7:13PM Kara: "So did you meet with them?" Andy "I'm not going to talk about that."
7:13PM Kara: "In Finland?" Andy: "No..." Walt: "Don't let him get away with that!" Andy: "When we sat down and made Android open source, one of our guys said this is the last bit blitter I'm ever going to have to write... because it's open..."
7:11PM Kara: "Who isn't competing?" Andy: "Nokia, really..." Kara: "Did you go and try to convince them to use Android?" Andy: "No."
7:11PM Walt: "So you think they can have some success?" Andy: "Well I can't predict, but I think so... if I could advise them I would tell them to look into more carrier and OEM customization... to be more open..."
7:09PM Walt: "Is there nothing praiseworthy in WP7? They obviously aware of you guys. There's more in common with the iPhone and Android than with Windows Phone... is that going to work for them?" Andy: "I think it's a good 1.0 product. It does look good, it looks unique. And there are these services that we talked about." Walt: "And Microsoft has those.." Andy: "Yeah, Xbox -- huge potential there."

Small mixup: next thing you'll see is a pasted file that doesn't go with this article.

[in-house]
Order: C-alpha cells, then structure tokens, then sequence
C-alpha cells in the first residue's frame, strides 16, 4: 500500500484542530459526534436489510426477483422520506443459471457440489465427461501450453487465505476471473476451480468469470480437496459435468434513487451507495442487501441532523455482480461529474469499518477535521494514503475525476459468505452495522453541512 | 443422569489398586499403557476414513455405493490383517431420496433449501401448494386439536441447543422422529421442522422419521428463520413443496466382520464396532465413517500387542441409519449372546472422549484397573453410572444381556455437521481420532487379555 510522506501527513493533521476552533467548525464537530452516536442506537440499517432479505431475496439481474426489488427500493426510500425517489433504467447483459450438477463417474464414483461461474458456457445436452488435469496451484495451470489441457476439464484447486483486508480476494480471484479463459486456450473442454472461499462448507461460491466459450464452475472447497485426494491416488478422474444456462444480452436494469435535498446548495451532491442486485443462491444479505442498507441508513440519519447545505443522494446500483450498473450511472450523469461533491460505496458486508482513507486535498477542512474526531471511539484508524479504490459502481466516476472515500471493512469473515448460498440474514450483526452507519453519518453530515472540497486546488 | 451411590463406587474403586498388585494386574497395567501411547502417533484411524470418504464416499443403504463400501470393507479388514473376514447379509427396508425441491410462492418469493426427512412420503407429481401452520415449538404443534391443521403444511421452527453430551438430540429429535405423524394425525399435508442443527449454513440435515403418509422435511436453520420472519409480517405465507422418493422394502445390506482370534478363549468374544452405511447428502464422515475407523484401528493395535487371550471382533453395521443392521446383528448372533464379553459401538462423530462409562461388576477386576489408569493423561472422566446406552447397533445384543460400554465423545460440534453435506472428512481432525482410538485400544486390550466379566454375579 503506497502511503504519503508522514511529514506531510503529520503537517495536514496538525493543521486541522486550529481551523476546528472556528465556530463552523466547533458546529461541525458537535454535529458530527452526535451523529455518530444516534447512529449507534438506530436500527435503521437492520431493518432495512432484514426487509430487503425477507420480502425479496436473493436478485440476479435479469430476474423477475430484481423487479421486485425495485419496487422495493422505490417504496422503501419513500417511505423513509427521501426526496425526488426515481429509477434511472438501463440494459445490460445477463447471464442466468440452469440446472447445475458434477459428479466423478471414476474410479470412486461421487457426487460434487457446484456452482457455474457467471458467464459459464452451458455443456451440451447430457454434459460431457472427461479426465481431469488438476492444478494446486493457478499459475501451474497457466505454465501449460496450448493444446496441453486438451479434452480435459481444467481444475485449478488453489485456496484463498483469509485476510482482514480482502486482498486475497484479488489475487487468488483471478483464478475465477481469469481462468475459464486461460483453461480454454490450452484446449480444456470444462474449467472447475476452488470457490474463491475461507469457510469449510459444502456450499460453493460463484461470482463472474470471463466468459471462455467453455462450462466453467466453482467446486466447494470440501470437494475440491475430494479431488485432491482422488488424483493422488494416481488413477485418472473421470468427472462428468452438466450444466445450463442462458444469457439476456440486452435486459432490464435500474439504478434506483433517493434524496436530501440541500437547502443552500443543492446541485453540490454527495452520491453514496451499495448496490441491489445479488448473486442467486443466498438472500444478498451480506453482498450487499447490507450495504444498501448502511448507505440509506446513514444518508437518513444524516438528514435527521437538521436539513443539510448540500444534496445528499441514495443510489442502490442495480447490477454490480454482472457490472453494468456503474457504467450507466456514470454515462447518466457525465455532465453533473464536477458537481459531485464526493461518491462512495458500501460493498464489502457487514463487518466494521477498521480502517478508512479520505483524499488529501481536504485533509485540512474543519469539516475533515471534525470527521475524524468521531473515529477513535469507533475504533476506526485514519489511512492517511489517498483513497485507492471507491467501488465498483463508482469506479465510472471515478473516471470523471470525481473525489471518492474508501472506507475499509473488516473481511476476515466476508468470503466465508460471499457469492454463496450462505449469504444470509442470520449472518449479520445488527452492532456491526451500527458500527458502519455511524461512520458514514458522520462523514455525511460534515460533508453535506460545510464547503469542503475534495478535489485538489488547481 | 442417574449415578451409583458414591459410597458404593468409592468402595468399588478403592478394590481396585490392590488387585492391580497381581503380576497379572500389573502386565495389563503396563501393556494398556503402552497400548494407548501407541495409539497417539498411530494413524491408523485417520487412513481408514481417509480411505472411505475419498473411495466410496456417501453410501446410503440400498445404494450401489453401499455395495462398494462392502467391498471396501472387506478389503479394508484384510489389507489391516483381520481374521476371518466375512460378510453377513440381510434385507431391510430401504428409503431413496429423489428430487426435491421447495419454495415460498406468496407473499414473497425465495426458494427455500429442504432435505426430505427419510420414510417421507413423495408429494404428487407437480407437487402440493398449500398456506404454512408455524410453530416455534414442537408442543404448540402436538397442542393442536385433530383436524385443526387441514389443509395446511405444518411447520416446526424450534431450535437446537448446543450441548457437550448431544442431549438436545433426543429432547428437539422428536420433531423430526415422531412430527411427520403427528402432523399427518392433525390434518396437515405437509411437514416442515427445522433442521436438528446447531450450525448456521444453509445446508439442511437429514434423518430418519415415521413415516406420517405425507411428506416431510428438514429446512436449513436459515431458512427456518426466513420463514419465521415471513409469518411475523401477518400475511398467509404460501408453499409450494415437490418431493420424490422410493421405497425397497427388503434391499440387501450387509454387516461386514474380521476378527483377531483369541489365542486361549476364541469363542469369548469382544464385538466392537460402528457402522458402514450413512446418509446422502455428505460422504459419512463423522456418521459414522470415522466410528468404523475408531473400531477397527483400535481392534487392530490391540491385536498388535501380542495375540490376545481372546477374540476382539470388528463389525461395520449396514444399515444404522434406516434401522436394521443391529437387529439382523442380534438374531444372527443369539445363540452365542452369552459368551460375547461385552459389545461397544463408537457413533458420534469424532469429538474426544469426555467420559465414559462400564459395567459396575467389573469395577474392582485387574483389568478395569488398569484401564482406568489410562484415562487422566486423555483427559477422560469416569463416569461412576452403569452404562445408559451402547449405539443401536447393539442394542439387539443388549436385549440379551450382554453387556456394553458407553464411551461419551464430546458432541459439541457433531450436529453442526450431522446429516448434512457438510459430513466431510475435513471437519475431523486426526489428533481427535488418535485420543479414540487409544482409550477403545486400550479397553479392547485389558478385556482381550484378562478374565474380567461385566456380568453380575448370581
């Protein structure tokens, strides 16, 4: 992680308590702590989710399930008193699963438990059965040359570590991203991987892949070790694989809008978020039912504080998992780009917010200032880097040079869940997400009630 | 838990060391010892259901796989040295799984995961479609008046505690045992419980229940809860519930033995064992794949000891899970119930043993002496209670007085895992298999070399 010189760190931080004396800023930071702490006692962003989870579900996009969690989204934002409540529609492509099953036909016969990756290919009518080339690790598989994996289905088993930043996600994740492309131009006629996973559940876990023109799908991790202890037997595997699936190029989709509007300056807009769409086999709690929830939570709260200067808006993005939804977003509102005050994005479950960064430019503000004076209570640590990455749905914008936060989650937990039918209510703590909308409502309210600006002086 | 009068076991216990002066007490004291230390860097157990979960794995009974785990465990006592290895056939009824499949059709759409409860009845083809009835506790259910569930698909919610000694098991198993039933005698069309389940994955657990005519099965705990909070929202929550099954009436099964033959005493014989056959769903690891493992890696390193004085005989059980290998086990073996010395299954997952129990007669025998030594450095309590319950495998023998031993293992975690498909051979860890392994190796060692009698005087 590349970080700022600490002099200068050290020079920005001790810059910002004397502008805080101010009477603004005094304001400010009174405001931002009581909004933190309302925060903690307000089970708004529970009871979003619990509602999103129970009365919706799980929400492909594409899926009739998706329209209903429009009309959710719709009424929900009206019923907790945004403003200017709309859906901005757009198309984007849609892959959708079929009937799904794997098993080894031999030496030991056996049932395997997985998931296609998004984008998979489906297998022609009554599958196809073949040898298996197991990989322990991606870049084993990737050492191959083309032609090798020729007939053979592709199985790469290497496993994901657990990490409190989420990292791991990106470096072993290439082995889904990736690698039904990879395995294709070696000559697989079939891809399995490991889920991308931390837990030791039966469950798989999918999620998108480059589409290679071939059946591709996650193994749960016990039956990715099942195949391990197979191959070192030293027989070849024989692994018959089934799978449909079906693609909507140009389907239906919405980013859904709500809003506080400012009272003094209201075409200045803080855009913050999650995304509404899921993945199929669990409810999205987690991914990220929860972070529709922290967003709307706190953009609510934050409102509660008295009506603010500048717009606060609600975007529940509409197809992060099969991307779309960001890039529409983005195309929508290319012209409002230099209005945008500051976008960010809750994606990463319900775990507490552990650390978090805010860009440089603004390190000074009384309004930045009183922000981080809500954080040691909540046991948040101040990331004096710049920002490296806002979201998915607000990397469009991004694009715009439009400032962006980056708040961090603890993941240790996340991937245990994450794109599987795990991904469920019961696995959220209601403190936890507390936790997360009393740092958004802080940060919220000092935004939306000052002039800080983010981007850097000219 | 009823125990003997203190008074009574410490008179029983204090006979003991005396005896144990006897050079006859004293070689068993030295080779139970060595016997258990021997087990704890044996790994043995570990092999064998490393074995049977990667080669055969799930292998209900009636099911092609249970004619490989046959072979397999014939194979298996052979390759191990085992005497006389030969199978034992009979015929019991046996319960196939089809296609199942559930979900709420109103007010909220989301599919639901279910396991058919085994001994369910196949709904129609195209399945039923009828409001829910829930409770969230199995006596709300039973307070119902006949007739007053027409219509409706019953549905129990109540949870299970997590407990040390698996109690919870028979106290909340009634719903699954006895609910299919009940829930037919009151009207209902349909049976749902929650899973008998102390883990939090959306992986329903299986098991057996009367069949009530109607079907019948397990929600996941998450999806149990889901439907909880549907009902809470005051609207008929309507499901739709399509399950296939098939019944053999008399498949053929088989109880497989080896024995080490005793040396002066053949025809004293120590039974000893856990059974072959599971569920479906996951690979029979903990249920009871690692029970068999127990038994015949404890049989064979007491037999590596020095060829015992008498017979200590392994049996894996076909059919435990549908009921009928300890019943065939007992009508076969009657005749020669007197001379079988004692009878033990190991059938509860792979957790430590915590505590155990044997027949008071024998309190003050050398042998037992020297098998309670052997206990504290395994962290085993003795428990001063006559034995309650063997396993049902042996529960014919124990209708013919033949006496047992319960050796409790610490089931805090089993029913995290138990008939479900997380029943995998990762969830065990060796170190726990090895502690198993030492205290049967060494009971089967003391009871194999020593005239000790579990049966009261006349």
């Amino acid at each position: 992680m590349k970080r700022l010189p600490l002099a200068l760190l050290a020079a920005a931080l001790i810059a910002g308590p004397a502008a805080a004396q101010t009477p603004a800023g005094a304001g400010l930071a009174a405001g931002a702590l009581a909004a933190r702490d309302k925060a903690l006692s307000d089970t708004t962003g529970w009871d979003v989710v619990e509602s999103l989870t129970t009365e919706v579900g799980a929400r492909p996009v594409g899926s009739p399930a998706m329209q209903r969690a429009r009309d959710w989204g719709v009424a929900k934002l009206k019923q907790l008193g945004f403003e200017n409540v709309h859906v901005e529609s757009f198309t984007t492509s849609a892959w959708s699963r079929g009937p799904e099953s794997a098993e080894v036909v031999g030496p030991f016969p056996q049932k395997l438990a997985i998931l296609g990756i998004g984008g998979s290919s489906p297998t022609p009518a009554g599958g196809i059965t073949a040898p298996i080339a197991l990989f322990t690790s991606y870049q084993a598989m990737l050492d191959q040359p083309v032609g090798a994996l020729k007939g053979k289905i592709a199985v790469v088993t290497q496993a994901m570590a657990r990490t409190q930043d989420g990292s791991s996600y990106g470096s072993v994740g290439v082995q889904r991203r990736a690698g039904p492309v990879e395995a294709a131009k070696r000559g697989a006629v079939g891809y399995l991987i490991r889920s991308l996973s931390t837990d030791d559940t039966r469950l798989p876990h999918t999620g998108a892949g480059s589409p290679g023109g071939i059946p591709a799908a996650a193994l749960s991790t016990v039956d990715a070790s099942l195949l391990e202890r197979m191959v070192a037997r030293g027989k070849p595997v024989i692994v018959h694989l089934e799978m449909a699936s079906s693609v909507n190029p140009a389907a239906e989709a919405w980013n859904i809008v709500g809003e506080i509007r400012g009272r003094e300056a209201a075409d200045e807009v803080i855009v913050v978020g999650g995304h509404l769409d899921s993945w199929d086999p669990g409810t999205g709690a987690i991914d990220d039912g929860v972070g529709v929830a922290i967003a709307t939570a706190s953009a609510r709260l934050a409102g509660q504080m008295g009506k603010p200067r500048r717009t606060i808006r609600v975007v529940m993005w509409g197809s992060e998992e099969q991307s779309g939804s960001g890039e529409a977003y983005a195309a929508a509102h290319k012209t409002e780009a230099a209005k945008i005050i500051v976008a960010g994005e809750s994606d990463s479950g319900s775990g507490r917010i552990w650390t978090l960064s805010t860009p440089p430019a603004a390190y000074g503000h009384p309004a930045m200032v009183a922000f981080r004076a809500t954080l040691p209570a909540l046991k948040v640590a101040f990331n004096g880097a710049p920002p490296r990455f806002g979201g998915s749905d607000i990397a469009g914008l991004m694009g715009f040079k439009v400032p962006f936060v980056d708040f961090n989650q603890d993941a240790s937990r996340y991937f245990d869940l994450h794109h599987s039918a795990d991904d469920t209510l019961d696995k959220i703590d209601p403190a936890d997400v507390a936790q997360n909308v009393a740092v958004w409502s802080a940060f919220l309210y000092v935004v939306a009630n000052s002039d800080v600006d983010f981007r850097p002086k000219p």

7:08PM Kara: "So you're like laundry fresh..."
7:08PM Walt: "You were very nice about Apple... but there are other players. Microsoft has gotten back in the game... I think of your phones and iPhones as super smartphones... but can you talk about BlackBerry and Microsoft?" Andy: "I don't think it's ever going to be just two... I do think that Android has a distinctive advantage, so does the iPhone. It's new -- we have no legacy." Kara: "That was the idea behind Palm." Andy: "Yeah, they cleared the slate. And that's a big advantage. And some of these guys, Windows Mobile, there's code in there that's 20 years old." Walt: "You're saying there's 20 year old code in Windows Phone 7?" Andy: "Yes, it's built from the same codebase that Windows Mobile 1.0 was built on." Walt: "Is it bad code?" Andy: "Well, I'll bet a lot of the engineers that built that old code aren't there anymore."